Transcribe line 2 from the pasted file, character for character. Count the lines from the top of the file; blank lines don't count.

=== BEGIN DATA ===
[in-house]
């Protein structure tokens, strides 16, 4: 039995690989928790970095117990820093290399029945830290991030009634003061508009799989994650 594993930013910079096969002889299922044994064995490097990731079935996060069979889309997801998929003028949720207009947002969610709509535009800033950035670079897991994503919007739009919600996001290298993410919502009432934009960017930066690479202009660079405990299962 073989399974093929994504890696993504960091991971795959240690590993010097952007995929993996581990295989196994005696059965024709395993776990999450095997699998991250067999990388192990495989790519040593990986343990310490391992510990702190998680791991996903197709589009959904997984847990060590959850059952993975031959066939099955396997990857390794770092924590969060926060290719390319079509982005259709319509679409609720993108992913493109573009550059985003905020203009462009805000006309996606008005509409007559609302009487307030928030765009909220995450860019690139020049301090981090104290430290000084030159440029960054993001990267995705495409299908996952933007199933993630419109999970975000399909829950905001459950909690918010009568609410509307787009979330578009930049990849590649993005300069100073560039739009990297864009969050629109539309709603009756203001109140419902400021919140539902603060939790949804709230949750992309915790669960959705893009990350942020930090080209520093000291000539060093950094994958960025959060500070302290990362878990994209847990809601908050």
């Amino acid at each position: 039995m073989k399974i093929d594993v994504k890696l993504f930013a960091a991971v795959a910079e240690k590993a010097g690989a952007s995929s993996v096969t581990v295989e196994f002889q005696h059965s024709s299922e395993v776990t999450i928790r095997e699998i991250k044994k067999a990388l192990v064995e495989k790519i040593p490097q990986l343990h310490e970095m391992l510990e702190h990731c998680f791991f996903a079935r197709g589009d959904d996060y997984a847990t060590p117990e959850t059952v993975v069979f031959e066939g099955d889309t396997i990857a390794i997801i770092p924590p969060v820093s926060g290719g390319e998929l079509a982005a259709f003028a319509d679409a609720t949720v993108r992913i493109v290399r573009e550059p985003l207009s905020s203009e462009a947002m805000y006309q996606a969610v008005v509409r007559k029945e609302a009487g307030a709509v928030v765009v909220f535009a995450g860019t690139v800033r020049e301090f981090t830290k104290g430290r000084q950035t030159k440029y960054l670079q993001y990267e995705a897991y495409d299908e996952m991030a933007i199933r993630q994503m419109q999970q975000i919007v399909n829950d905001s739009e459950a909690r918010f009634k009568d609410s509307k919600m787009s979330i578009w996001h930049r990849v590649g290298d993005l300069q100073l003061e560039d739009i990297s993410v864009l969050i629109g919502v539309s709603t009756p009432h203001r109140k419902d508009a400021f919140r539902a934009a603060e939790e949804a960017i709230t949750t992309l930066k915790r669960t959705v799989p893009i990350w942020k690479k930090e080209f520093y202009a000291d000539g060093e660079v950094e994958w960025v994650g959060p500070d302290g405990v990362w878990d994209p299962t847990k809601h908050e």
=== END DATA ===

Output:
């Protein structure tokens, strides 16, 4: 039995690989928790970095117990820093290399029945830290991030009634003061508009799989994650 594993930013910079096969002889299922044994064995490097990731079935996060069979889309997801998929003028949720207009947002969610709509535009800033950035670079897991994503919007739009919600996001290298993410919502009432934009960017930066690479202009660079405990299962 073989399974093929994504890696993504960091991971795959240690590993010097952007995929993996581990295989196994005696059965024709395993776990999450095997699998991250067999990388192990495989790519040593990986343990310490391992510990702190998680791991996903197709589009959904997984847990060590959850059952993975031959066939099955396997990857390794770092924590969060926060290719390319079509982005259709319509679409609720993108992913493109573009550059985003905020203009462009805000006309996606008005509409007559609302009487307030928030765009909220995450860019690139020049301090981090104290430290000084030159440029960054993001990267995705495409299908996952933007199933993630419109999970975000399909829950905001459950909690918010009568609410509307787009979330578009930049990849590649993005300069100073560039739009990297864009969050629109539309709603009756203001109140419902400021919140539902603060939790949804709230949750992309915790669960959705893009990350942020930090080209520093000291000539060093950094994958960025959060500070302290990362878990994209847990809601908050």